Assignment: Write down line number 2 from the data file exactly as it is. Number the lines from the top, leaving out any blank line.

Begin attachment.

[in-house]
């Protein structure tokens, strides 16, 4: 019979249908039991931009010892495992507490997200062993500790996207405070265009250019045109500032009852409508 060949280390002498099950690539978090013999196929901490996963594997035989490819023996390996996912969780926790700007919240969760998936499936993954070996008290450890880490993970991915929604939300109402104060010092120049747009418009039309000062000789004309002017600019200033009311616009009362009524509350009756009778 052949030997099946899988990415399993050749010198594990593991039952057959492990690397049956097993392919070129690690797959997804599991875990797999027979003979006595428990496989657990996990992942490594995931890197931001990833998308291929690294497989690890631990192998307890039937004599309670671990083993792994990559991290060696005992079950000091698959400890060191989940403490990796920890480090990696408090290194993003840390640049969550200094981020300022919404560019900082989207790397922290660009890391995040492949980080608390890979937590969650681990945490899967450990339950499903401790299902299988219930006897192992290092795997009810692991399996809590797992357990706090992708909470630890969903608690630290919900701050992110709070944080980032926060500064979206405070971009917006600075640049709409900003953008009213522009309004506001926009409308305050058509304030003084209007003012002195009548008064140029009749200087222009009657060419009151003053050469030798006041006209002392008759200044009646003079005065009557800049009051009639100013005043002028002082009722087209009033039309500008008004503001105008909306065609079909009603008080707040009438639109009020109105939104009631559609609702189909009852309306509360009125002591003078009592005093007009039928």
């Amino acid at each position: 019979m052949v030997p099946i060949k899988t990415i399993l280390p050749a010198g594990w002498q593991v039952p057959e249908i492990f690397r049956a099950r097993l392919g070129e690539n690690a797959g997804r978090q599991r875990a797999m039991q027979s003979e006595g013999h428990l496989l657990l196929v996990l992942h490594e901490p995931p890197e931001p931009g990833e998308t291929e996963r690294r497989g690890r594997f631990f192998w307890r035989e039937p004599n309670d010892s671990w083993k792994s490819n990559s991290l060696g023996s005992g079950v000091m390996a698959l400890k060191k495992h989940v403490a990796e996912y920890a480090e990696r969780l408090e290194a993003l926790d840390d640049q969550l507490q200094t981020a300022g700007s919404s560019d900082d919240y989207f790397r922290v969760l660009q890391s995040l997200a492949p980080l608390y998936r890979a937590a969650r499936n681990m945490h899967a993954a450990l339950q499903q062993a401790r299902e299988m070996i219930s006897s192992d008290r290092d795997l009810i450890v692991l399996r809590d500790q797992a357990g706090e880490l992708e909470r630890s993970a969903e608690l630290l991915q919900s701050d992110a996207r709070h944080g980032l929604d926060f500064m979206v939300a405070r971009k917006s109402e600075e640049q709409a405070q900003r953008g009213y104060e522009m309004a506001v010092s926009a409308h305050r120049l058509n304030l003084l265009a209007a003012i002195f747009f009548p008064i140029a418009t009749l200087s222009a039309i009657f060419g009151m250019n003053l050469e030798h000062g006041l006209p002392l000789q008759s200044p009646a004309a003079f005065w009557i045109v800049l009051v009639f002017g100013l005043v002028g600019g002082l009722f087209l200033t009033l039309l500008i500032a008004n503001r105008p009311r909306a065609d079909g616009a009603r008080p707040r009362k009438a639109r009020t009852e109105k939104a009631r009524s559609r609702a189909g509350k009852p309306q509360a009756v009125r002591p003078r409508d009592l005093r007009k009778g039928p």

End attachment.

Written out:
């Protein structure tokens, strides 16, 4: 019979249908039991931009010892495992507490997200062993500790996207405070265009250019045109500032009852409508 060949280390002498099950690539978090013999196929901490996963594997035989490819023996390996996912969780926790700007919240969760998936499936993954070996008290450890880490993970991915929604939300109402104060010092120049747009418009039309000062000789004309002017600019200033009311616009009362009524509350009756009778 052949030997099946899988990415399993050749010198594990593991039952057959492990690397049956097993392919070129690690797959997804599991875990797999027979003979006595428990496989657990996990992942490594995931890197931001990833998308291929690294497989690890631990192998307890039937004599309670671990083993792994990559991290060696005992079950000091698959400890060191989940403490990796920890480090990696408090290194993003840390640049969550200094981020300022919404560019900082989207790397922290660009890391995040492949980080608390890979937590969650681990945490899967450990339950499903401790299902299988219930006897192992290092795997009810692991399996809590797992357990706090992708909470630890969903608690630290919900701050992110709070944080980032926060500064979206405070971009917006600075640049709409900003953008009213522009309004506001926009409308305050058509304030003084209007003012002195009548008064140029009749200087222009009657060419009151003053050469030798006041006209002392008759200044009646003079005065009557800049009051009639100013005043002028002082009722087209009033039309500008008004503001105008909306065609079909009603008080707040009438639109009020109105939104009631559609609702189909009852309306509360009125002591003078009592005093007009039928």